There was a cat prowling around my yard at night and sometimes during the
    day. I lost at least one fish and I have no idea how many native birds and
    reptiles have succumbed to the creature. Last time I had a problem, I
    arranged with the local animal control guy to loan me a cage, duly baited to
    catch the buggers. Owners whose critters are chipped get them back (at a
    cost) and usually keep their cats indoors after shelling out a few hundred
    Bucks. Moggies get sent to the pound and ferals (and those guys are scary
    critters) are executed. Anyway, my new local council wanted ME to knock on
    all my neighbours doors and ask them if they owned the cat and if they would
    do something about it. Sheesh! I protested that the cat was probably killing
    native animals, but they said that they have a 'no execution' policy now.
    Probably been petitioned by cat owners. I should introduce those cat owners
    to some of the animals living in the stormwater drains.

    Fucking cat owners. They're the problem.
  19. Sylvia Else

    Sylvia Else Guest

    I'm on Energy Australia's network. Significant outgages are not that
    common, but they do happen. A friend was without power for an extended
    period because of the Chatswood substation fire in 1999. That fire
    affected 23,000 people.

    There are annecdotal reports of transformers being subject to ad-hoc
    cooling with fire hoses to prevent them from overheating. This doesn't
    lend confidence that the infrastructure is up to the task of handling
    high temperatures.

    Part of Victoria's recent power problem arose because Basslink
    apparently cannot operate at full capacity in high ambient temperatures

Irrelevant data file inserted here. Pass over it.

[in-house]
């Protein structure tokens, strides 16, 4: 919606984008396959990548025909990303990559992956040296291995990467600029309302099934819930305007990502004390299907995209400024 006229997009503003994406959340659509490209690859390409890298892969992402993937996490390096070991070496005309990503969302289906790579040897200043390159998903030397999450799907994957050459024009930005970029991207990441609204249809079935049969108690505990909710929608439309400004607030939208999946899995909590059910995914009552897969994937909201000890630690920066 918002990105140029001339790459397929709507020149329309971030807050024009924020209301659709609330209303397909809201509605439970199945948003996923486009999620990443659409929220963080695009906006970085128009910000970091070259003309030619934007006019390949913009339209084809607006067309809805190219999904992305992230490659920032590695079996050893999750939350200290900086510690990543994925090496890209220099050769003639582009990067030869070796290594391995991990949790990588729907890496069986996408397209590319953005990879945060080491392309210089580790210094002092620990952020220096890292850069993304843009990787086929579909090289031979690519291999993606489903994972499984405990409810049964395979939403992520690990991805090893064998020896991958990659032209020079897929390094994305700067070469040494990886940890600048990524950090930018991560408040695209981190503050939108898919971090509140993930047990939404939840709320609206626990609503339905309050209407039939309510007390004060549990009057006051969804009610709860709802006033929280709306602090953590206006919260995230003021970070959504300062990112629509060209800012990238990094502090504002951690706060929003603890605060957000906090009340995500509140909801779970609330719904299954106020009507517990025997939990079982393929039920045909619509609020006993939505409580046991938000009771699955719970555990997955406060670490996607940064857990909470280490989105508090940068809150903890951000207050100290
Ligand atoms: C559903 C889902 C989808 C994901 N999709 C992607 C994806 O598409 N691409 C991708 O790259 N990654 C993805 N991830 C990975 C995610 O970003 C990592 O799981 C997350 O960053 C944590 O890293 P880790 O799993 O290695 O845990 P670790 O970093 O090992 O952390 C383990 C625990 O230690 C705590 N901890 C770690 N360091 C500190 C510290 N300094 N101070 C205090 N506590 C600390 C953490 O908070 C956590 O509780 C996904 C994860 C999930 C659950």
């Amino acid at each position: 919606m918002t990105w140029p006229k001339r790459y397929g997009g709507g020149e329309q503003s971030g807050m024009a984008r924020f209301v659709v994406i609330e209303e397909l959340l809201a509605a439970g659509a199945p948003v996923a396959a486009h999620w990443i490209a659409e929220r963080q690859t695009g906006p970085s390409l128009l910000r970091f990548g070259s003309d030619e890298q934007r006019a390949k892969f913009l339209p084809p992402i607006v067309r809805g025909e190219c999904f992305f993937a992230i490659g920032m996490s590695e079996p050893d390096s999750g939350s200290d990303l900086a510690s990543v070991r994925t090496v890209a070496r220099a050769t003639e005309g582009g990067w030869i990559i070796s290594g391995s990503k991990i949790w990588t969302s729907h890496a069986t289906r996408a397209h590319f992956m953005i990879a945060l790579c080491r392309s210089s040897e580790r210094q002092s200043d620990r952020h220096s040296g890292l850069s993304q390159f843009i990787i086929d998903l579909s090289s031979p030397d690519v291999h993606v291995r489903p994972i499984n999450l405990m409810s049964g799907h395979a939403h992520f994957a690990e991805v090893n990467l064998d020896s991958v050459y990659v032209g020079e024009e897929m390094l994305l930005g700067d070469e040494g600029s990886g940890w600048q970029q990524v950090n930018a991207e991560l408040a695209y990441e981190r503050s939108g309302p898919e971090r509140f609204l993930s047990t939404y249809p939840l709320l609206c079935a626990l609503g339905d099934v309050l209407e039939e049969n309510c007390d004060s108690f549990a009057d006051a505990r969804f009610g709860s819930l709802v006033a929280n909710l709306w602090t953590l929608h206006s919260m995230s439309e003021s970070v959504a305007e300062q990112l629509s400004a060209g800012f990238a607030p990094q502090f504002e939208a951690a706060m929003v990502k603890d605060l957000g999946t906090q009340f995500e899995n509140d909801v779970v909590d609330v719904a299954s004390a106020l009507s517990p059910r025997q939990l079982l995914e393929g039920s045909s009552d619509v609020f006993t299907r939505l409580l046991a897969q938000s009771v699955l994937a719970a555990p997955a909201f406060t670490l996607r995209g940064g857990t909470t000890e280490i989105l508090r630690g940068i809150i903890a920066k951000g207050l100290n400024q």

(that is, exactly when it's likely to be most needed).

    And of course, from the USA and UK and Europe (Switerland/Italy) we've
    seen how power systems can have cascading failures that can take 24
    hours to put right. Thought at least we're not likely to see outages
    caused by freezing rain.

    After the UK had its huge windstorm some 20 years back, some country
    properperties were without power for a couple of weeks. I my self was
    without power for 12 hours or so. One doesn't realise just how dependent
    one is on power until it goes off. Even our stove was electric. I ended
    up making tea by sticking a cup of water next to a gas fire (I prefer
    electric fan heaters. I'd kept the gas connected, and paid the service
    charge, just in case).

    I also lived in the UK during a year long miners' strike, and we had
    rotating blackouts lasting three hours on several nights a week. That
    was a real pain.

    Here in NSW we were fortunate that the heatwave occurred most severely
    at the weekend when power demands tend to be lower. Had it occurred a
    couple of days earlier, NSW reserves would have been stretched.

    And of course there's the bushfire season, where bushfires can
    compromise transmission lines (and did so last year, or perhsp a few
    years before - Parliament House got cut off!).

    My main concern is an extended power loss during a worse heatwave then
    the one we've just had. I'm not trying to run the entire house - just
    the study, with its airconditioning and computers, which has a floor big
    enough to drag a a matress or too into to sleep on if the outgage
    continues into the night.

    How much it's really worth spending on protecting against something that
    may never happen, well that's another question, but the price is not
    just to address the issue when it arises, it's, like insurance, to
    provide assurance that the risk is being managed, one way or the other.

  20. terryc

    terryc Guest

    On Sun, 08 Feb 2009 23:19:02 +1100, Sylvia Else wrote:
    hs so the supply's not exactly parlous where I am.
    I just worry about my own provider. If I was in the countryside anywhere,
    then I would regard a number of diesel generators as absolutely

    It really vcomes down to economic rationalism. If you can bill
    $500 per hour, then your own serious UPS with backup generator and
    250litre fuel tank is probably justifiable*.

    But if this is just a home userwith an internet adiction, then a
    laptop with prepaid wireless access and spending the night in the
    knocking shop, woops Formula 1 motel probably makes a lot more
    sense. Telstra has one of their WAP accesspoints just across the road from
    the knock shop at McChuckies.

    * The trouble is where do you stop? Most people do not think about where
    they are going to store the 20, 40, 60l of petrol. Someone thought of
    running his on mains gas, but what do you do if we have a WA supply
    incident. You could end up with more money invested than in your house.